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- The relationship between the volume of a gas and temperature was observed by Jacques Charles in 1787.

**Statement of Charle’s Law:**

- At constant pressure the volume of a given mass of a gas increases or decreases by 1/273 of its volume at 0oC for every degree rise or fall in temperature.

** ****Explanation:**

Let V_{o} be the volume of a gas at 0 °C, Let this gas be heated through t °C, Let V_{t} be the volume of the gas at t °C. then,

Thus V ∝ T

**Alternate Statement of Charle’s Law:**

- Thus at constant pressure, the volume of the certain mass of enclosed gas is directly proportional to the absolute temperature of the gas.

In general

This relation is called the mathematical statement of Charle’s law.

**Graphical Representation :**

- A graph is drawn by taking the absolute temperature on the x-axis and volume on the y-axis. The graph is as follows. This graph is also known as a V-T diagram.

- Each line of the graph represents different constant pressure. The lines are called isobar lines.

#### Example – 01:

- At 300 K a certain mass of a gas occupies 1 x 10
^{-4}dm^{3}by volume. Calculate the volume of the gas at 450 K at the same pressure. **Solution:****Given:**Initial temperature = T_{1}= 300 K, Initial volume = V_{1}= 1 x 10^{-4}dm^{3}, Final temperature = T_{2}= 450 K**To Find:**Final volume = V_{2}= ?

By Charle’s Law

∴ V_{2} =(T_{2}/T_{1}) x V_{1}

∴ V_{2} =(450/300) x 1 x 10^{-4} dm^{3} = (1.5) x 1 x 10^{-4} dm^{3} = 1.5 x 10^{-4} dm^{3}

**Ans:** The volume of the gas at 450 K is 1.5 x 10^{-4} dm^{3}

#### Example – 02:

- The volume of given mass of a gas at 0 °c is 2 dm
^{3}. Calculate the new volume of the gas at the constant pressure where (i) the temperature is increased by 10 °C (ii) the temperature is decreased by 10 °C. **Solution:****Part – I:**the temperature is increased by 10 °C**Given:**Initial temperature = T_{1}= 0 °C= 0 + 273.15 = 273.15 K, Initial volume = V_{1}= 2 dm^{3}, Final temperature = T_{2}= 0 °C + 10 °C = 10 °C = 10 + 273.15 = 283.15 K**To Find:**Final volume = V_{2}= ?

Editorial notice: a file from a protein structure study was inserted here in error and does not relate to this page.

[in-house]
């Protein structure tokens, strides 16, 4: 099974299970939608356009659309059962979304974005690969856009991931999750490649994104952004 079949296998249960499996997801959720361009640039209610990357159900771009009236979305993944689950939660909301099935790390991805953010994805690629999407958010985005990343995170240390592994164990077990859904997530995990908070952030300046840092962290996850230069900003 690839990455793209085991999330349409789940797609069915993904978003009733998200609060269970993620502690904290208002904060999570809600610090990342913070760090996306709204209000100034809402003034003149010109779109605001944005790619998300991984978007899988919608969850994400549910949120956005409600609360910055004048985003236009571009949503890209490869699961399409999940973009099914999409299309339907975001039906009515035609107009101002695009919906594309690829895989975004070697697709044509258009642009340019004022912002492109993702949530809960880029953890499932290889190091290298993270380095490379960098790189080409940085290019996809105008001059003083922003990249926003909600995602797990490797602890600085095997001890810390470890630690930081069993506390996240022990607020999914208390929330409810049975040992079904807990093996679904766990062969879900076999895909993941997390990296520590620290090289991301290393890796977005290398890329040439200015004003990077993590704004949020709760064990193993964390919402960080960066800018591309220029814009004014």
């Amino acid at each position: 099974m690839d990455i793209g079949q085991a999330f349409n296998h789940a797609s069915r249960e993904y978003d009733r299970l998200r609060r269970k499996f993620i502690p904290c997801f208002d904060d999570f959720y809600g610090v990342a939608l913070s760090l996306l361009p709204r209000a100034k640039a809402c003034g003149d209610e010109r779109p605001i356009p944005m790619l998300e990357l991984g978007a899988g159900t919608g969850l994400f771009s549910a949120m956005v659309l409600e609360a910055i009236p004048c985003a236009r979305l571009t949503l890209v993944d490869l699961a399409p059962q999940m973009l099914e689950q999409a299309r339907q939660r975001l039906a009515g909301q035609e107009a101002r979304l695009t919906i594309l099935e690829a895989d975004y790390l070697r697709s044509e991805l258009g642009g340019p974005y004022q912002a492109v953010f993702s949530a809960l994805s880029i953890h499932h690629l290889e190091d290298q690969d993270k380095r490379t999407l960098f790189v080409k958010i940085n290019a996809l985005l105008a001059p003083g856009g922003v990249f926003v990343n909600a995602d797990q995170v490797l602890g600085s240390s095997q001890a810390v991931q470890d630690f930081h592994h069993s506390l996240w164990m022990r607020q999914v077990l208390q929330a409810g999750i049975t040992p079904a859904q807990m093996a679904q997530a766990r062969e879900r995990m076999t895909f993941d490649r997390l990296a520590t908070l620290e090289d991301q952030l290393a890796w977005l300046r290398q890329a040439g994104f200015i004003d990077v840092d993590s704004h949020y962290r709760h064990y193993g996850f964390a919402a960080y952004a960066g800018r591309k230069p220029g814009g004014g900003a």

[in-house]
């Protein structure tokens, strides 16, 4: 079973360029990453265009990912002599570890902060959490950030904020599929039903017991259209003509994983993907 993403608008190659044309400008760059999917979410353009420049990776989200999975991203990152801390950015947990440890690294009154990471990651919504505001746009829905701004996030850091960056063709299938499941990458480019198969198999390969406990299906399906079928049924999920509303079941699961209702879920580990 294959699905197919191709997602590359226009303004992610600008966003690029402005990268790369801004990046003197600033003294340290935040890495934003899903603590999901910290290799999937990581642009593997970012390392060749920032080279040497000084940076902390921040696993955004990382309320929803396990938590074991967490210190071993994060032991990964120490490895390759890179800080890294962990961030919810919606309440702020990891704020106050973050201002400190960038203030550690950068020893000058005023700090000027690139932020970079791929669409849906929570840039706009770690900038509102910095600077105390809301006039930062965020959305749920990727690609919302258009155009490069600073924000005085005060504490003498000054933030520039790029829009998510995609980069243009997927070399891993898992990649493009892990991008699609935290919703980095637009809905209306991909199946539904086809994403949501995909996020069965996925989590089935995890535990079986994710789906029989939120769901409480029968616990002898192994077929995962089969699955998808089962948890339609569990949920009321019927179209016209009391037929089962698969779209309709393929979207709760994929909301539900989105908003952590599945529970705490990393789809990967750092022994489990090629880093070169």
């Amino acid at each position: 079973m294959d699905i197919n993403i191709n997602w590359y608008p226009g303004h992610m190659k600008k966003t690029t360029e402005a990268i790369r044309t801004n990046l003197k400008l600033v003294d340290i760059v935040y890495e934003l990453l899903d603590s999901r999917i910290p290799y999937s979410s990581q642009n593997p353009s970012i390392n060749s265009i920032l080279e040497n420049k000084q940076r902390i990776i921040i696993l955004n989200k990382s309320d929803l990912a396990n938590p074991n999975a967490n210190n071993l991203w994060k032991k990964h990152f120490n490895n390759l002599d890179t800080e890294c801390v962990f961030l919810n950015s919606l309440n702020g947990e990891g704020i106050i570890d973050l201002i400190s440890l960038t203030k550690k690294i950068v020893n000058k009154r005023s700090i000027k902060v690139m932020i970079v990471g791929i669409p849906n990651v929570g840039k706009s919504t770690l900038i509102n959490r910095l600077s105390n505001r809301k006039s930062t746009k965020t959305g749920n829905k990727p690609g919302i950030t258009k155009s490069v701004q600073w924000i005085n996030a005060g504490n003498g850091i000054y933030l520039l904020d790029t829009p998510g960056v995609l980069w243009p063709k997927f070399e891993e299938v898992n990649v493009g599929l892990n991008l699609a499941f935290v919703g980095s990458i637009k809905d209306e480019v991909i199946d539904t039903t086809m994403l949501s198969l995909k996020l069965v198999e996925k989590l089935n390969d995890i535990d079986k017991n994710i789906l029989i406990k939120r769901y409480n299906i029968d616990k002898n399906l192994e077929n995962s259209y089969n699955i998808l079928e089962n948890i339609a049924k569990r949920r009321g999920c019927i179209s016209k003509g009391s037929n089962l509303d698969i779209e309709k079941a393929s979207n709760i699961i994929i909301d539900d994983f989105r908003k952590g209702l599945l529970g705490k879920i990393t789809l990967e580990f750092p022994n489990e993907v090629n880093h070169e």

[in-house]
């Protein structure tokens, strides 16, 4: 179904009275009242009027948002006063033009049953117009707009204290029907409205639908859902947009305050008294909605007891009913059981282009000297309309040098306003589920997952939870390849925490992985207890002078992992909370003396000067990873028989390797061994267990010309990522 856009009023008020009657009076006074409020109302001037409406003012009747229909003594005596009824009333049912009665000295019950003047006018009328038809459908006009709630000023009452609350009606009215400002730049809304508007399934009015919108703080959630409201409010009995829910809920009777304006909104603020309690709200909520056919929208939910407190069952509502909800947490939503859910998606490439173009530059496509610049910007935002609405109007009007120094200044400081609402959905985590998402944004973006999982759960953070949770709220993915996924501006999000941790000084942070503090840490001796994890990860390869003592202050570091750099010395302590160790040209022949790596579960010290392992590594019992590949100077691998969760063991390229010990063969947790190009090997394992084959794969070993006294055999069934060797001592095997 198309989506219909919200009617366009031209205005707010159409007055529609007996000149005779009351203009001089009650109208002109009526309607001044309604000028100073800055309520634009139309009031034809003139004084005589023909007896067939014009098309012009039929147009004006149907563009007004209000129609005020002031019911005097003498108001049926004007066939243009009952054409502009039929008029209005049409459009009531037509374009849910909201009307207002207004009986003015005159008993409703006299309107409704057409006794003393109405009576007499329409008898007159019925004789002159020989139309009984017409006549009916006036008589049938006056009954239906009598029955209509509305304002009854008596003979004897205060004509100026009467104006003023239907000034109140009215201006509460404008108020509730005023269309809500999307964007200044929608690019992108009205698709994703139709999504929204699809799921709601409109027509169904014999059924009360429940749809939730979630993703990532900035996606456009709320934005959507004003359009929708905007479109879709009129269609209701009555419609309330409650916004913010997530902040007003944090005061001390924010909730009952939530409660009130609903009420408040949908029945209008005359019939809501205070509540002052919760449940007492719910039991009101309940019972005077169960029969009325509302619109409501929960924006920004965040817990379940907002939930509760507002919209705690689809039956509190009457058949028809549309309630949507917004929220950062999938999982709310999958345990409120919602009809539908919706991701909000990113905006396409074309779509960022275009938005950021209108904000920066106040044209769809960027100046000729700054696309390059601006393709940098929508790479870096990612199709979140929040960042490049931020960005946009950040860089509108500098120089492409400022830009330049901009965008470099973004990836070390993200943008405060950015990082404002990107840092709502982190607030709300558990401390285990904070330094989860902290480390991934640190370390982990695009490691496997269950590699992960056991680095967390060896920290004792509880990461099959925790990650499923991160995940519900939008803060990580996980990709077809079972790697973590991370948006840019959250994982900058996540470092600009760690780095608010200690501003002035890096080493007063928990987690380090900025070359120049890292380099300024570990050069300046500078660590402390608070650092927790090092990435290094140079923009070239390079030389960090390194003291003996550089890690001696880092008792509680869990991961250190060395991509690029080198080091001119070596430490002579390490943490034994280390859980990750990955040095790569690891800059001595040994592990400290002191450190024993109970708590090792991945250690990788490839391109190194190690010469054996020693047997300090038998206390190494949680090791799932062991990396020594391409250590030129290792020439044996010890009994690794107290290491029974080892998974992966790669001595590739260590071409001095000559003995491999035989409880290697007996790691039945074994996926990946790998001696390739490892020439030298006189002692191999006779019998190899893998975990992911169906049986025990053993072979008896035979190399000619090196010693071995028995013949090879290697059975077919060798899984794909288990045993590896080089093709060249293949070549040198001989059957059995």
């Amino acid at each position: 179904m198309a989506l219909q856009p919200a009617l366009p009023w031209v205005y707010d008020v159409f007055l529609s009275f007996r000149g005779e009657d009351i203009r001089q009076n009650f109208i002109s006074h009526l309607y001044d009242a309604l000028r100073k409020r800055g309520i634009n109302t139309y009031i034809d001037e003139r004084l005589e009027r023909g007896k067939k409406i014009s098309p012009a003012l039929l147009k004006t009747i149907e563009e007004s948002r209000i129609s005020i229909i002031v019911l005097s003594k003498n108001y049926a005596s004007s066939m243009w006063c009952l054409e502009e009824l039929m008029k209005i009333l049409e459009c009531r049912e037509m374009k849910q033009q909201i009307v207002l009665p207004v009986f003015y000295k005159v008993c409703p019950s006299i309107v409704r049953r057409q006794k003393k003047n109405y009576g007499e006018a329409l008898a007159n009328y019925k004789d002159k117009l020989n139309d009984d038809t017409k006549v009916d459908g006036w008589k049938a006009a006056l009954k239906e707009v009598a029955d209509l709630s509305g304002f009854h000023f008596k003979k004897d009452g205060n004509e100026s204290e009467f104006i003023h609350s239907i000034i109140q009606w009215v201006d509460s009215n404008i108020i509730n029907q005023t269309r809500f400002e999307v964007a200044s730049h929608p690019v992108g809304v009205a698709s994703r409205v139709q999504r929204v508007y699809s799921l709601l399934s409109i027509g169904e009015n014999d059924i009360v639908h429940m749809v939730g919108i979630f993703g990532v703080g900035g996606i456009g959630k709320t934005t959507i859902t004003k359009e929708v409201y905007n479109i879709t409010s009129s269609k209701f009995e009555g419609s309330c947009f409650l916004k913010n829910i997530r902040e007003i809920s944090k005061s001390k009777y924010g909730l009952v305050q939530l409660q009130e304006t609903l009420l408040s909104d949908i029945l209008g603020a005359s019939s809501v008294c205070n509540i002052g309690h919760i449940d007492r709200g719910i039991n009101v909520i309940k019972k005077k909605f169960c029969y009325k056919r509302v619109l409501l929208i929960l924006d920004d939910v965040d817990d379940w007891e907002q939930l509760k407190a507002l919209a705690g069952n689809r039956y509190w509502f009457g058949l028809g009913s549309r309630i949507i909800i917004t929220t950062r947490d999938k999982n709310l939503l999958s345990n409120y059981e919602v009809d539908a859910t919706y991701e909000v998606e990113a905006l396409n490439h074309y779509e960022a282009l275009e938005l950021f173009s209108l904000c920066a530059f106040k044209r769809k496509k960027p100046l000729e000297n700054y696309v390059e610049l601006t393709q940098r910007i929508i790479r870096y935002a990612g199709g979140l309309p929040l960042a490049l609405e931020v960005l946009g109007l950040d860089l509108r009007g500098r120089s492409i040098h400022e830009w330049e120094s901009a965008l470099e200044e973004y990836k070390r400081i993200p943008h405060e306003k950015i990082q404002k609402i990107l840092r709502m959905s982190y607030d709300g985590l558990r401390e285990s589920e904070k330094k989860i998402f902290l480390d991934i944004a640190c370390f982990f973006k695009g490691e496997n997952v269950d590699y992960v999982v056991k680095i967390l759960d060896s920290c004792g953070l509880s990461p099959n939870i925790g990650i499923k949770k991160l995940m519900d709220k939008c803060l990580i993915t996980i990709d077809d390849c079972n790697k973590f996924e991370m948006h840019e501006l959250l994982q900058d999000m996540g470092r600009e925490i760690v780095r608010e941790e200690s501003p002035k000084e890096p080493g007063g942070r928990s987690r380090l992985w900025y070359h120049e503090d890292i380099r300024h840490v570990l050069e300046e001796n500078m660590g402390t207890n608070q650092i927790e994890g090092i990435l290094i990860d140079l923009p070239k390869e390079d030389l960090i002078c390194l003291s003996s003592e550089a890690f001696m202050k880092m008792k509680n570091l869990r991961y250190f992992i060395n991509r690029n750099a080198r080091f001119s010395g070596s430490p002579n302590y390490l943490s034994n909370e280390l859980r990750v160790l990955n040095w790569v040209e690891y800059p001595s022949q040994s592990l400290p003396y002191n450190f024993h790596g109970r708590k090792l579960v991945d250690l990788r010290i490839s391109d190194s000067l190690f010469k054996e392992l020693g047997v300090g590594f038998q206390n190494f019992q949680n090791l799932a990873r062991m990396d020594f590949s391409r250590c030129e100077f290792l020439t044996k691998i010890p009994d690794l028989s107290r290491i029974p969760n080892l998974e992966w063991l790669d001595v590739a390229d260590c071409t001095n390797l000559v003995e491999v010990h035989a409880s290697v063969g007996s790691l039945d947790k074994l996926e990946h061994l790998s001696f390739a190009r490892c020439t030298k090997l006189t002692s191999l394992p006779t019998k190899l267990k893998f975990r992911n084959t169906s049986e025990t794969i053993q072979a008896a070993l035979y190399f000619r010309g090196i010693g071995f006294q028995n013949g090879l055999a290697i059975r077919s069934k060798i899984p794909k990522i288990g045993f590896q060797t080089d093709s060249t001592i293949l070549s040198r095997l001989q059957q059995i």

By Charle’s Law

∴ V_{2} =(T_{2}/T_{1}) x V_{1}

∴ V_{2} =(283.15/273.15) x 2 dm^{3} = 2.07 dm^{3}

**Part – II:**the temperature is decreased by 10 °C**Given:**Initial temperature = T_{1}= 0 °C= 0 + 273.15 = 273.15 K, Initial volume = V_{1}= 2 dm^{3}, Final temperature = T_{2}= 0 °C – 10 °C = – 10 °C = – 10 + 273.15 = 263.15 K**To Find:**Final volume = V_{2}= ?

By Charle’s Law

∴ V_{2} =(T_{2}/T_{1}) x V_{1}

∴ V_{2} =(263.15/273.15) x 2 dm^{3} = 1.93 dm^{3}

**Ans:** When the temperature is increased by 10 °C, the new volume of gas is 2.07 dm^{3}

When the temperature is decreased by 10 °C, the new volume of gas is 1.93 dm^{3}

#### Example – 03:

- A certain mass of a gas occupies a volume of 0.2 dm
^{3}at 273 K. Calculate the volume of the gas if the absolute temperature is doubled at the same pressure. - Solution:
**Given:**Initial temperature = T_{1}= 273 K, Initial volume = V_{1}= 0.2 dm^{3}, Final temperature = T_{2}= 2 x 273 = 546 K**To Find:**Final volume = V_{2}= ?

By Charle’s Law

∴ V_{2} =(T_{2}/T_{1}) x V_{1}

∴ V_{2} =(546/273) x 0.2 dm^{3} = 0.4 dm^{3}

**Ans:** When the temperature is doubled, the new volume of gas is 0.4 dm^{3}

#### Example – 04:

- When a ship is sailing in pacific ocean where the temperature is 23.4 °C, a balloon filled with 2.0 L of air. What will be the volume of the balloon when the ship reaches the Indian ocean, where the temperature is 26.1 °C.
**Solution:****Given:**Initial temperature = T_{1}= 23.4 °C = 23.4 + 273 = 296.4 K, Initial volume = V_{1}=2.0 L, Final temperature = T_{2}= 26.1 °C = 26.1 + 273 = 299.1 K**To Find:**Final volume = V_{2}= ?